March 2007
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Adventures in straddling

I have a confession to make.  I experimented with straddling last night.  But it was just one time, and I didn’t inhale, so that’s OK, isn’t it?

I wanted to do something to help my solid-as-a-rock image.  I’d hardly played a hand for an hour, then when I did, I got my entire stack in the middle with nothing less than a flopped nut straight.  I was amazed I got any action even then, but it was only going to get trickier to get a call from anyone who had been playing the slightest attention.

Not only that, the player to my left had remembered me, knew that I didn’t fool around and – like most of the players at Gutshot – couldn’t keep information to himself.  When I first sat down, the dealer asked for blinds and said to me "it’s £2 if you want to straddle".  I declined, saying "not this time".  He piped up, laughing, "yeah, and not any time".  So when I actually did stick my two quid in blind, I got a reaction from him as close to a hi-5 as you could ever expect from a young black Londoner wearing a Full Tilt hoodie and an ipod.

With six players calling the straddle, I didn’t have the balls to do anything other than check my option when I see an offsuit ten-five.  Not a great hand to play ever, let alone multi-way and out of position.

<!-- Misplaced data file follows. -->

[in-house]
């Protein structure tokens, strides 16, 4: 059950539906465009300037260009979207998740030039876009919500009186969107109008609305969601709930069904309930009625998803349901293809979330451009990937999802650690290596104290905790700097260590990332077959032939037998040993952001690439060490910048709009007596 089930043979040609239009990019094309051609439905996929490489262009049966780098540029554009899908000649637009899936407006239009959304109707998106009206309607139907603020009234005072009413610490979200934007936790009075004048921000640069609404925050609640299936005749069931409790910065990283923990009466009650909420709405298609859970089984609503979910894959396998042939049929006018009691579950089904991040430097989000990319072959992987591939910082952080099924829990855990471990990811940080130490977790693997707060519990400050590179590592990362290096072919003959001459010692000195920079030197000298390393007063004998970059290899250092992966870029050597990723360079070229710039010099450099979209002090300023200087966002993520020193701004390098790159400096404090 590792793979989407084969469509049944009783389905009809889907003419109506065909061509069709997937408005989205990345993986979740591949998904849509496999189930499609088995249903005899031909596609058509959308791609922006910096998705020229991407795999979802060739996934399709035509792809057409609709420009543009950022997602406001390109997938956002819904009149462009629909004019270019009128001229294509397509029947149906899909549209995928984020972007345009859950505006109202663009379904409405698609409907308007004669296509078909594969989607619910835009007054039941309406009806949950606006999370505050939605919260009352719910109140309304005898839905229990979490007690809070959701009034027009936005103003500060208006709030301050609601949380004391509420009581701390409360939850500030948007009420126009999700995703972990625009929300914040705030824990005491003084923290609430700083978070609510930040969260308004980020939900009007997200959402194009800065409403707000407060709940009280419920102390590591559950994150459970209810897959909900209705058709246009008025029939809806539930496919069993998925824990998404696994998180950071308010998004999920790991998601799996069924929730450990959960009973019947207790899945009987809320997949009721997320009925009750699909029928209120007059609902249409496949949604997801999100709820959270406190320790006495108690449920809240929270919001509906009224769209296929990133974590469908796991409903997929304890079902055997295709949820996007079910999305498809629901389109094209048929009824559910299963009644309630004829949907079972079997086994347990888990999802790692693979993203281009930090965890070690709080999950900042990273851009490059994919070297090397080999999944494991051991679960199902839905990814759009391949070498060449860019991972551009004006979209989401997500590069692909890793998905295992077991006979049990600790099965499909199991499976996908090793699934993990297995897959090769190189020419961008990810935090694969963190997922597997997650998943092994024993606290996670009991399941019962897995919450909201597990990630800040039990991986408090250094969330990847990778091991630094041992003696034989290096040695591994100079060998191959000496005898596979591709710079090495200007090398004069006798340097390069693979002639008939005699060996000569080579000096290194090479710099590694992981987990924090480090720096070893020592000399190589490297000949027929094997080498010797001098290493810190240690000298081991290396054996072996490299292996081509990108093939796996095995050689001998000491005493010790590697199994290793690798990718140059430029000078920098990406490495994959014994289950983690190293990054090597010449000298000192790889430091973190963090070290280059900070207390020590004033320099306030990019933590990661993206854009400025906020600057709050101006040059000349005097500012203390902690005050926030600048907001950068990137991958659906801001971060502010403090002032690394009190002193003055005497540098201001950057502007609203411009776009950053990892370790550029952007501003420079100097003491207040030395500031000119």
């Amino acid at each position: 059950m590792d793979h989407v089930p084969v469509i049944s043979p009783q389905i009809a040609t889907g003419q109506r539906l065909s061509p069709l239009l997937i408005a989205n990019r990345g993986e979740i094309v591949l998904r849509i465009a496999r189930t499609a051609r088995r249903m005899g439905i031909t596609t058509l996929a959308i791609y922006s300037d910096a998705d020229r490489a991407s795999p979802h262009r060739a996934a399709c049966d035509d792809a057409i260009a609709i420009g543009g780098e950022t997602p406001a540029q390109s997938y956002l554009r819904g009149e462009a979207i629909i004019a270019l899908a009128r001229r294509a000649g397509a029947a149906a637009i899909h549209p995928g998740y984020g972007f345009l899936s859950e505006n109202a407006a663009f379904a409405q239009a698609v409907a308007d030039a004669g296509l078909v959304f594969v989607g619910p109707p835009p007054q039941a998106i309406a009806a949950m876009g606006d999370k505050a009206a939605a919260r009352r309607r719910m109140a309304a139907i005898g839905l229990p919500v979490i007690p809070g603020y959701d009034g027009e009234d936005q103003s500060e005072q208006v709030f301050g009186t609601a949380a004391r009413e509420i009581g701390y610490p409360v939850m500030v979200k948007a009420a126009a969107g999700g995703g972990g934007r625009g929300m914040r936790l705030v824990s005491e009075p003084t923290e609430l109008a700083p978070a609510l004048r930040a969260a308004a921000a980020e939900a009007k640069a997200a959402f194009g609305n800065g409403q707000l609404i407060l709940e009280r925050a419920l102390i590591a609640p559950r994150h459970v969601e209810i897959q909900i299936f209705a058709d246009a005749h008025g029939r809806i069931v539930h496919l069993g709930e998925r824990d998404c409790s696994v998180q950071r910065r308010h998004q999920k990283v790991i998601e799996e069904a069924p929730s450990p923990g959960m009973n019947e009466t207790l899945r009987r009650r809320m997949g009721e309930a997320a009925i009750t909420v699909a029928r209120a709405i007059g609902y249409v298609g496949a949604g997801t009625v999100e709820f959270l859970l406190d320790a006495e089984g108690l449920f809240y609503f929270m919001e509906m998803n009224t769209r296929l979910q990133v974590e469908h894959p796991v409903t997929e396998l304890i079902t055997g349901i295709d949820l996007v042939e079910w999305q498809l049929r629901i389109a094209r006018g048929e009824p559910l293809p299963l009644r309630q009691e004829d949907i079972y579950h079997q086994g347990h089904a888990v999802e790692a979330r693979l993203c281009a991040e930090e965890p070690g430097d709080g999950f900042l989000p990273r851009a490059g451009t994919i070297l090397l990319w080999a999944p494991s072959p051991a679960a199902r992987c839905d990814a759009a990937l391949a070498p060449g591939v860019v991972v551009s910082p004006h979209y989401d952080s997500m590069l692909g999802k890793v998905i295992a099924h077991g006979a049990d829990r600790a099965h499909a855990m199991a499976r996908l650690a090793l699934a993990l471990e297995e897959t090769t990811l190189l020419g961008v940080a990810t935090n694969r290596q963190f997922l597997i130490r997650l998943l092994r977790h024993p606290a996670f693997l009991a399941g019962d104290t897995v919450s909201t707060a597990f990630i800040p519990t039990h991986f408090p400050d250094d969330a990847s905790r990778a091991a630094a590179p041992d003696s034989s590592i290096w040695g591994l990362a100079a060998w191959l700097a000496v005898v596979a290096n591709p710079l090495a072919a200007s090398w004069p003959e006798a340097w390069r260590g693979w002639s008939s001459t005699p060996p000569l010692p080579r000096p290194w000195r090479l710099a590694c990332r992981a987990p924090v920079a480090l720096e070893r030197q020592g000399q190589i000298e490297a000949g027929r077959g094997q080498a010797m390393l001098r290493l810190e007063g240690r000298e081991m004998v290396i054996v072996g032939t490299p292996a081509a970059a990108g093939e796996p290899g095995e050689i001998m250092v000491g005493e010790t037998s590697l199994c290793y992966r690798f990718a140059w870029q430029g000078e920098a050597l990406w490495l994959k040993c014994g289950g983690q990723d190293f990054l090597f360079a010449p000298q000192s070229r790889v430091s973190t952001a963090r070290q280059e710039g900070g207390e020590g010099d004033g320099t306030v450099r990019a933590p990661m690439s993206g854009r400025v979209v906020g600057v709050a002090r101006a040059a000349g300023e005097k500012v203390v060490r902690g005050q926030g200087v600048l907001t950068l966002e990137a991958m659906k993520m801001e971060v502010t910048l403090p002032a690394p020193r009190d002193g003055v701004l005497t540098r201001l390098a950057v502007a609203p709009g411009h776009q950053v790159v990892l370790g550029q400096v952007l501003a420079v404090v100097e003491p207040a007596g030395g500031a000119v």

When the flop gave me a dreadfully weak top pair though, could I just check-fold?  I probably should – the board was T72, all different suits – but I found myself needing to be seen to throw some chips around, and led out for £10.  One player re-raised the minimum and another called, so it’s £10 back to me for a pot of £64.  Now, finally, I change my mind, panic at the prospect of losing all my newly acquired profit with a garbage hand and give up.

In fact I would have been up against T8 and 75, with the 5 on the turn giving me the best hand and another player a decent second best hand, so I could have done very well out of my moment of madness.  But that’s just some stray results-oriented thinking getting the better of me.  It would be a very poor call if I could actually see the other players’ hands, and a pretty poor call if I thought I might have as many as five outs.

If I do find a call here, I’m not going to put in another chip unless my hand improves, but I’m still not sure what to do if I do hit a miracle.  If I’m counting getting implied odds with a suckout, I have to know where they’re coming from.  Another ten on board would definitely get me into trouble against someone who flopped top pair, or a flopped set.  Improving to two pair gives me not much more than a difficult decision still to make.

I see the potential for only big losses in my future so I fold the hand.  So much for making myself appear looser.  Now I’m the rock who folds top pair to a minimum reraise, getting better than 6-1 on the call.  But looking at the kind of action I was getting in this hand anyway, I guess I can live with it…